The Raiders’ next three opponents are the Chargers – obviously – Bears and Broncos, meaning Leatherwood will likely be going head-to-head with Joey Bosa, Khalil Mack and Von Miller, three premier pass rushers in the NFL.
We’ll take things one week at a time and focus on the rookie’s matchup with Bosa for now.
Since entering the league in 2016, Bosa has wreaked havoc on just about every team in the NFL, especially the Raiders. In seven games against the Silver and Black, he’s racked up six sacks, ten QB hits and eight tackles for loss. His sacks and tackles for loss numbers are the most and second-most he has against a single team during his six-year career.
Part of what makes Bosa such a great pass rusher is his use of hands. He’s like a ninja swiping away the arms of offensive linemen and that could cause problems for Leatherwood, who isn’t good with his hands.
The rookie is going to need to mix up and shore up the timing of his punches as well as making sure his footwork is down pat. Otherwise, it could be another long outing.
When Las Vegas signed Kenyan Drake, they made no secret that he was going to be the team’s receiving back. Jon Gruden even said that Drake might play some slot receiver at some point in the offseason.
So far, they’ve made good on that promise as Drake has almost as many targets (17) as he does carries (21). Plus, he’s fourth on the team in targets and receptions (13), ahead of starting wide receiver Bryan Edwards in both categories. Obviously, the running back is a big part of the Raiders passing attack, which could play a major role on Monday night.
The Chargers haven’t had much success stopping pass-catching backs so far this season. They’ve allowed 12 receptions on 16 targets for 95 yards and one touchdown, which might not seem like much on paper but is significant given their opponents.
Antonio Gibson, Tony Pollard and Clyde Edwards-Helaire are three running backs that Los Angeles has faced who currently have the most targets among running backs on their respective teams. However, none of them even rank in the top-20 for targets within the position group, while Drake ranks sixth, so the Bolts haven’t faced a passing attack that uses backs as the Raiders do.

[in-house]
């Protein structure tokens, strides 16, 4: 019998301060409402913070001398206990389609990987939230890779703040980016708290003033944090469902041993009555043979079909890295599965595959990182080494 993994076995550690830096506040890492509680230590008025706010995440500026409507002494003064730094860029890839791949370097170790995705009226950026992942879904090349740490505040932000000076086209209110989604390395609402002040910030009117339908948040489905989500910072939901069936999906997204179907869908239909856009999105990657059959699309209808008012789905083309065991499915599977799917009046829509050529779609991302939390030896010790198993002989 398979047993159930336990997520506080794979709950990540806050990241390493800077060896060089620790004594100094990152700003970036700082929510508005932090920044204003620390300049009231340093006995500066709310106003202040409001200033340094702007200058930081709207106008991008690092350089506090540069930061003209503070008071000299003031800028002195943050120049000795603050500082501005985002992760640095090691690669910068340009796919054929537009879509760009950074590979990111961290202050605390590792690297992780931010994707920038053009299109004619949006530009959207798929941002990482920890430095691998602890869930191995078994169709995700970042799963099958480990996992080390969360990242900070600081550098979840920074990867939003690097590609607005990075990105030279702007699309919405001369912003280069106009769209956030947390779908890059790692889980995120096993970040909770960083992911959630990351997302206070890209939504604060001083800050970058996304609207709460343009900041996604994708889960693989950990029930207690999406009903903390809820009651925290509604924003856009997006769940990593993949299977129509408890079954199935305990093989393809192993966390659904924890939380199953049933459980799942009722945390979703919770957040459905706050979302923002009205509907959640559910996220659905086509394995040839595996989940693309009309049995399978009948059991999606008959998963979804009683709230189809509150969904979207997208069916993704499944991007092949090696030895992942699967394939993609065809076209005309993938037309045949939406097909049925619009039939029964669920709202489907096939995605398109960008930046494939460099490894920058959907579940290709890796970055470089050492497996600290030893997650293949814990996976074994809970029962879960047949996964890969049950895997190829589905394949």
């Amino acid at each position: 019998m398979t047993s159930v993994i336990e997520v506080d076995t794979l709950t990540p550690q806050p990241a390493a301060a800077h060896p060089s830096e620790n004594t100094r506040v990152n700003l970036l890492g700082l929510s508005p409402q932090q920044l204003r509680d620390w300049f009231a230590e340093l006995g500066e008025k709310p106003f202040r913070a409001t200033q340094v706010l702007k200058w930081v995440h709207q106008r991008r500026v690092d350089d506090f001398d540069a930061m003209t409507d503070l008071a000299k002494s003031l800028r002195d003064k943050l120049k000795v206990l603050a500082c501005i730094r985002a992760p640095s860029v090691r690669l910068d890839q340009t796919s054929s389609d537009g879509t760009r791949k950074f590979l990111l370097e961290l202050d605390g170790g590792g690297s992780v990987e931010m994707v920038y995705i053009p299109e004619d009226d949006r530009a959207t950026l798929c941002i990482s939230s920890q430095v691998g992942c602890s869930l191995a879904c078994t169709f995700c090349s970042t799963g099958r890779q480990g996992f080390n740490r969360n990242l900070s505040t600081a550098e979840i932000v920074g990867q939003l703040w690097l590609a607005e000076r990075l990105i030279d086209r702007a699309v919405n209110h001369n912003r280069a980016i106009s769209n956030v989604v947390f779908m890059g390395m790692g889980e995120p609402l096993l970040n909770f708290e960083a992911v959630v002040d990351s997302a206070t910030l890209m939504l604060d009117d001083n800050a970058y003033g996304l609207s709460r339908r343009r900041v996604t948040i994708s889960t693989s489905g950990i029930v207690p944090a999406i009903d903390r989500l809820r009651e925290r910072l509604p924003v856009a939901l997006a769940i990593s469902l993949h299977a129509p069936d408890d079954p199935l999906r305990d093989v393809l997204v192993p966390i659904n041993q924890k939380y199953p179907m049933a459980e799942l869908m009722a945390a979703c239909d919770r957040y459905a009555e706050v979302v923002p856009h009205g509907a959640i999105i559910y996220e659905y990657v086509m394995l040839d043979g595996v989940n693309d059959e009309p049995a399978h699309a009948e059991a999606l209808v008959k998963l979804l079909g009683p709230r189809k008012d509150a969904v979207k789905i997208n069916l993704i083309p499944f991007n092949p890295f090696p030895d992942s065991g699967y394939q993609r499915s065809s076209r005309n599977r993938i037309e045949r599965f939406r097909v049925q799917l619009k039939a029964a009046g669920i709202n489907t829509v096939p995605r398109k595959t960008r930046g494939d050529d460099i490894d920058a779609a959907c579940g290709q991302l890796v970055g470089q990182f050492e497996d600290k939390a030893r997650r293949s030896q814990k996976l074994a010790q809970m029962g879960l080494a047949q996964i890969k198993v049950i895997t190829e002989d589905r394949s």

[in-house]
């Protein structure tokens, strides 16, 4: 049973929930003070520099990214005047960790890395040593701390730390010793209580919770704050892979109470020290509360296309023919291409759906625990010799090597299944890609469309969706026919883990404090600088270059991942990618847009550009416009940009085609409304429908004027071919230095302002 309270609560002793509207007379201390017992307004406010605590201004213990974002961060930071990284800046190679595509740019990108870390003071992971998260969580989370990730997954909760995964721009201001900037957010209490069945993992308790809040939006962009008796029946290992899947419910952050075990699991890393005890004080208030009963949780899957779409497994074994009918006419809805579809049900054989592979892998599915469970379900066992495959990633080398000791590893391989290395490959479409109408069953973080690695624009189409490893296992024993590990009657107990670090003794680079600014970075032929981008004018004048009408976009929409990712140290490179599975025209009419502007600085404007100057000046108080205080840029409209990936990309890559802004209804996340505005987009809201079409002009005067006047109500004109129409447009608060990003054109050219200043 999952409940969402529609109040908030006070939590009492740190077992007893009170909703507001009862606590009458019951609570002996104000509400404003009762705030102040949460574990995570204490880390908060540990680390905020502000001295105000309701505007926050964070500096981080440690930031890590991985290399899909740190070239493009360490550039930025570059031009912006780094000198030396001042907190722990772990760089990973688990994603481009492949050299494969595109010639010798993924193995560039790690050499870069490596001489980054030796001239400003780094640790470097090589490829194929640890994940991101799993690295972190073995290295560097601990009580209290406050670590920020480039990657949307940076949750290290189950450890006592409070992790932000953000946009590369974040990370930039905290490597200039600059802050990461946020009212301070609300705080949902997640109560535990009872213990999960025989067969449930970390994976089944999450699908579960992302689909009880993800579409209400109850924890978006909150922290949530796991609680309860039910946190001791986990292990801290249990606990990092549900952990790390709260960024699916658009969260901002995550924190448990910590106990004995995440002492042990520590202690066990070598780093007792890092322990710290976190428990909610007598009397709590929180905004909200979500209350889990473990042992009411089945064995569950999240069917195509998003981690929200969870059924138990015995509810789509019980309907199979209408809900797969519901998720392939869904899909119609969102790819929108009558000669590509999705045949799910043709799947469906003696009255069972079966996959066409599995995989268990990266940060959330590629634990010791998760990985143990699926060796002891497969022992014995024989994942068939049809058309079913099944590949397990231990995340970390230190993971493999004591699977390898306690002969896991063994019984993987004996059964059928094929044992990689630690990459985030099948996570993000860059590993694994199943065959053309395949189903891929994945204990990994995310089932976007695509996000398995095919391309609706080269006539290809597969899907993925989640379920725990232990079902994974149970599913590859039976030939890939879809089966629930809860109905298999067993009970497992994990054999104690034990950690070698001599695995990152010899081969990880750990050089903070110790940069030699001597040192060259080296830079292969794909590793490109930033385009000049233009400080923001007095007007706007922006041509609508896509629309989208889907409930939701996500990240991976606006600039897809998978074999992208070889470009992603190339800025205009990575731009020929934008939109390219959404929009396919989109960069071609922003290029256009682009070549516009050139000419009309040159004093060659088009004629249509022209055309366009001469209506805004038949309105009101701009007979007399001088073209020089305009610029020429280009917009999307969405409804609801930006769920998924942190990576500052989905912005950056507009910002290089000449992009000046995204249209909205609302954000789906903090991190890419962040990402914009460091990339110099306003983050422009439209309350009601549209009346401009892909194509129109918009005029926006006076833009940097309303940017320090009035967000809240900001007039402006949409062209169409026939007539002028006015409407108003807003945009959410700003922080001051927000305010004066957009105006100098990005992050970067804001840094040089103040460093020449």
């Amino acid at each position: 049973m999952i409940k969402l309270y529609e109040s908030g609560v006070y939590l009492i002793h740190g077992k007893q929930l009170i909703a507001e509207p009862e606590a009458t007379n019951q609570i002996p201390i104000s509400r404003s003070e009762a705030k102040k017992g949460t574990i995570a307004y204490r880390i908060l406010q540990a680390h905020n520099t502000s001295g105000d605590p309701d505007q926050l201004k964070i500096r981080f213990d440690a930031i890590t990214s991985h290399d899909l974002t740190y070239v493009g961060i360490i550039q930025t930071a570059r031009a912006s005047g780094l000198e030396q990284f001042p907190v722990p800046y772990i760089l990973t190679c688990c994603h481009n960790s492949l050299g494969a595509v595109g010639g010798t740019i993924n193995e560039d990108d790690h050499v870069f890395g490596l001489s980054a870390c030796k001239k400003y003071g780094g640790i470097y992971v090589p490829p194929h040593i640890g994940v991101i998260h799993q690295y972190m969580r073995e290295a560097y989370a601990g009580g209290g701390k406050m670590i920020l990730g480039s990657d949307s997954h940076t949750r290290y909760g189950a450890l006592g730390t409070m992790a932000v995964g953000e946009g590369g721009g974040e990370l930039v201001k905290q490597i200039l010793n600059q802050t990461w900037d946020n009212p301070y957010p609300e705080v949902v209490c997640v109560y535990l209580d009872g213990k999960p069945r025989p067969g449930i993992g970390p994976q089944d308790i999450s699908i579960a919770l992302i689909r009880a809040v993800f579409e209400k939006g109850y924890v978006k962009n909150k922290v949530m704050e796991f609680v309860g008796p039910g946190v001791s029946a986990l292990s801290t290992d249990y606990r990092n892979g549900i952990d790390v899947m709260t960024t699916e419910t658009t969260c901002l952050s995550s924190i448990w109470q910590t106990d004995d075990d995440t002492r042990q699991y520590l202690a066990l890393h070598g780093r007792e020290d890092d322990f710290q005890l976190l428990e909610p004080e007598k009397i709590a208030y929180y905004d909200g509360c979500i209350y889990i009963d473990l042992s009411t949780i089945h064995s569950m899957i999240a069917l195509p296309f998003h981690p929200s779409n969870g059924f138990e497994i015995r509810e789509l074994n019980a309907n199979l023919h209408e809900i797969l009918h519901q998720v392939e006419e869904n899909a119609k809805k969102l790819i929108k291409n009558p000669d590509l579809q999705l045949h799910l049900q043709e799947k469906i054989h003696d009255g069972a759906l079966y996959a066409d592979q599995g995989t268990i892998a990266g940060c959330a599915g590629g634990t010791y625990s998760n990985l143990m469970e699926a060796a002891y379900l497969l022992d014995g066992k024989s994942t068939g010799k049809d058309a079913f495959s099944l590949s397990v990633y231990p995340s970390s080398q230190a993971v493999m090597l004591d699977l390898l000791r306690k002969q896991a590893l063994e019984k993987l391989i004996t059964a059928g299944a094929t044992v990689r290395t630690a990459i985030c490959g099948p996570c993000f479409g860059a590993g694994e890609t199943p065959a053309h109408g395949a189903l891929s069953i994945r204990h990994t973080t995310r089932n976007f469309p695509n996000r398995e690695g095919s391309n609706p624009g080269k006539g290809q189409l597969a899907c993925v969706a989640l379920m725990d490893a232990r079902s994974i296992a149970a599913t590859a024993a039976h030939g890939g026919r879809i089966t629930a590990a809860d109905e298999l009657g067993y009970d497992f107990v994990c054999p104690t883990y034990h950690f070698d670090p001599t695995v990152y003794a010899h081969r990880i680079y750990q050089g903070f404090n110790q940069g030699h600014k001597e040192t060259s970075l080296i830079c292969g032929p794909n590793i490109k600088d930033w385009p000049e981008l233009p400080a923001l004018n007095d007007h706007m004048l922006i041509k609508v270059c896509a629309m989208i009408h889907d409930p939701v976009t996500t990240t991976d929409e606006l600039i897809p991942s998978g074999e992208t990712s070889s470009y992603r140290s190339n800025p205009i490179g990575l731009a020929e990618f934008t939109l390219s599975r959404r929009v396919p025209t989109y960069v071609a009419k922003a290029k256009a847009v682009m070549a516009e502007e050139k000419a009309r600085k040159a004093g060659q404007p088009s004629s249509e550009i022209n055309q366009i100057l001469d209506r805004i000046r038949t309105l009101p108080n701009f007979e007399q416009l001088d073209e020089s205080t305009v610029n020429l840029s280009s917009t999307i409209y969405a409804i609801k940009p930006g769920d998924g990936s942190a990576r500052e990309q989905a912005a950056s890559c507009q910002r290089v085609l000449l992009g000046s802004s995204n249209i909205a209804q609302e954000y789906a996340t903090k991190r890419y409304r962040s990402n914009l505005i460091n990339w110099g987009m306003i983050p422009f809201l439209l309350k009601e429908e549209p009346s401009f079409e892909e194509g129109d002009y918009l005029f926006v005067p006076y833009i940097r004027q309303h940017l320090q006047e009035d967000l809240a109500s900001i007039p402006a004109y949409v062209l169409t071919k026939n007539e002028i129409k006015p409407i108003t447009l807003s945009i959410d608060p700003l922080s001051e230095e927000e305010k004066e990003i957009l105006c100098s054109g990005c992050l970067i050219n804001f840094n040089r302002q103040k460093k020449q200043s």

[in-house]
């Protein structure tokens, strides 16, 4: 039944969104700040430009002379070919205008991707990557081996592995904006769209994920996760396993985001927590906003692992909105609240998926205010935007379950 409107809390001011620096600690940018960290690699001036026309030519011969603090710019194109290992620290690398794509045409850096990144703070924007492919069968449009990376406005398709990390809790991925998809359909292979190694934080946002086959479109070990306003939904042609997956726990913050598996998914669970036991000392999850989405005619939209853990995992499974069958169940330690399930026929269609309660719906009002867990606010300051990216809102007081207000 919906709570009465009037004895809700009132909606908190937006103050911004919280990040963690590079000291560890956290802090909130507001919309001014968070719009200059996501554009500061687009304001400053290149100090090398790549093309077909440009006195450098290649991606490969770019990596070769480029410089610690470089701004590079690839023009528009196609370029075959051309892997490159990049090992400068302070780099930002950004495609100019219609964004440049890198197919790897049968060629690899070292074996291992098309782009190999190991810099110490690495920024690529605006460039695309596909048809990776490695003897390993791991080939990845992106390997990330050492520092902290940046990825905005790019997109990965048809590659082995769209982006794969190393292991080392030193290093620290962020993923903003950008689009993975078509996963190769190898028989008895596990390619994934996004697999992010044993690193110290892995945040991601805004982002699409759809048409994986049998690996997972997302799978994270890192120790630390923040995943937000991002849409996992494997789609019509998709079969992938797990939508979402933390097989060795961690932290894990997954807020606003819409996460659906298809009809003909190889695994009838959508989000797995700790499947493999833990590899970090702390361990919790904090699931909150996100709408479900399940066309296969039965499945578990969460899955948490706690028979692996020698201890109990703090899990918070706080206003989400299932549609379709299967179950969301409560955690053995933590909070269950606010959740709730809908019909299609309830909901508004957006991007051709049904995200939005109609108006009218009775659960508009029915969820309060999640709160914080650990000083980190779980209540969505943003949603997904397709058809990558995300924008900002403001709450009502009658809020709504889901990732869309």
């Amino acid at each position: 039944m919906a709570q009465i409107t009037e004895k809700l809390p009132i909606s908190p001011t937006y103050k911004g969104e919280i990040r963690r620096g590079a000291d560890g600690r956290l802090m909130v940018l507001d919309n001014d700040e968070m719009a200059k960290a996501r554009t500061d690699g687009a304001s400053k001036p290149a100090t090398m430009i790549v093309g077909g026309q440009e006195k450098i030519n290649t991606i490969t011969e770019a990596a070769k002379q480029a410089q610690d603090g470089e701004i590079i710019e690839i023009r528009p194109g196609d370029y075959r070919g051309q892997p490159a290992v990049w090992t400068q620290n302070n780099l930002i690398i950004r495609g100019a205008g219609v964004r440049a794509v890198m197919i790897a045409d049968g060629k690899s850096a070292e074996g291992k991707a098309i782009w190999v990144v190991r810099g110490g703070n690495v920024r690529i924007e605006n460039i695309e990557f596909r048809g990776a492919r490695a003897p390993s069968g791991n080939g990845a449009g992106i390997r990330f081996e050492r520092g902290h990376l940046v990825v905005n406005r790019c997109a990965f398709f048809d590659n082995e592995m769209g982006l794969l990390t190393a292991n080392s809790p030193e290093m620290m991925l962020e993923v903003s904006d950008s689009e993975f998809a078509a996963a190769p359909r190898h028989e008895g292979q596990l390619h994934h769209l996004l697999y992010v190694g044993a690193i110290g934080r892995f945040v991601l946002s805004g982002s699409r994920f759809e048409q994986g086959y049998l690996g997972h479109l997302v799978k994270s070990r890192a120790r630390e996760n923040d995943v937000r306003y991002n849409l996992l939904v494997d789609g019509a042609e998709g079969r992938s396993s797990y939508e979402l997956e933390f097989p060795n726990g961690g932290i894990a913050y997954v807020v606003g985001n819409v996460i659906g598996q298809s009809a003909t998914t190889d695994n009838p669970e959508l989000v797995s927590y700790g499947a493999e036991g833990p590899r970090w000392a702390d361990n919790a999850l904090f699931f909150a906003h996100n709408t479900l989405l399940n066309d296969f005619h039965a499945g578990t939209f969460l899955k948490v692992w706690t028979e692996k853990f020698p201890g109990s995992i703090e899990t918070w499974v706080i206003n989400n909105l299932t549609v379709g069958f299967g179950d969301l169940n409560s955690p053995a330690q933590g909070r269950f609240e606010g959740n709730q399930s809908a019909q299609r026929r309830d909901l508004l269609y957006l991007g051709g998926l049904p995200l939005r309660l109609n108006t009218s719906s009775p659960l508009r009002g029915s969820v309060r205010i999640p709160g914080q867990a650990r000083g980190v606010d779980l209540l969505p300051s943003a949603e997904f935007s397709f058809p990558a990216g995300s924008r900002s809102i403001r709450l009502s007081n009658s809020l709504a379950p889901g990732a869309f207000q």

Probably the closest or best comparison to how Las Vegas uses Drake among Los Angeles’ opponents would be how Dallas uses Pollard. Ezekiel Elliot is the Cowboys’ main back while Pollard is the receiving threat, similar to the dynamic between Josh Jacobs or Peyton Barber and Drake.
When Dallas went to Southern California, Pollard was targeted three times for three catches, 31 yards and two first downs. He also earned an elite PFF receiving grade for the game, so I think this is an area that hasn’t necessarily burned the Chargers just yet, but one the Raiders can attack and take advantage of.
From the moment he was drafted back in April, Nate Hobbs has answered the bell for the Raiders and won over the coaching staff.
He was the talk of training camp before preseason games even started because he was practicing so well, then when the games happened, he was as advertised and was one of the top performers league-wide during the preseason. Now, Hobbs has earned the fourth-highest coverage grade among cornerbacks via PFF and was extremely impressive against JuJu Smith-Schuster, a premier slot receiver in the league.
However, the rookie faces an even bigger test on Monday night as the aforementioned Allen awaits him.
As mentioned above, Allen lines up in the slot more times than not, and he’s one of the savviest route runners in the NFL. He can turn on a dime and has the innate ability to attack defensive back’s blind spots, giving even some of the best and most experienced corners trouble, which Las Vegas has plenty of first-hand experience dealing with.
In 13 games against the Silver and Black, the Cal product has 80 catches for 904 yards and five touchdowns, and that includes last year’s Week 14 matchup where he only played on about 35 percent of his team’s offensive snaps.
So, Hobbs will certainly have his hands full once again this week, and the Raiders will need him to continue to step up and play the way he has all season. At this point, there’s no reason to think the fifth-round pick isn’t up for the challenge.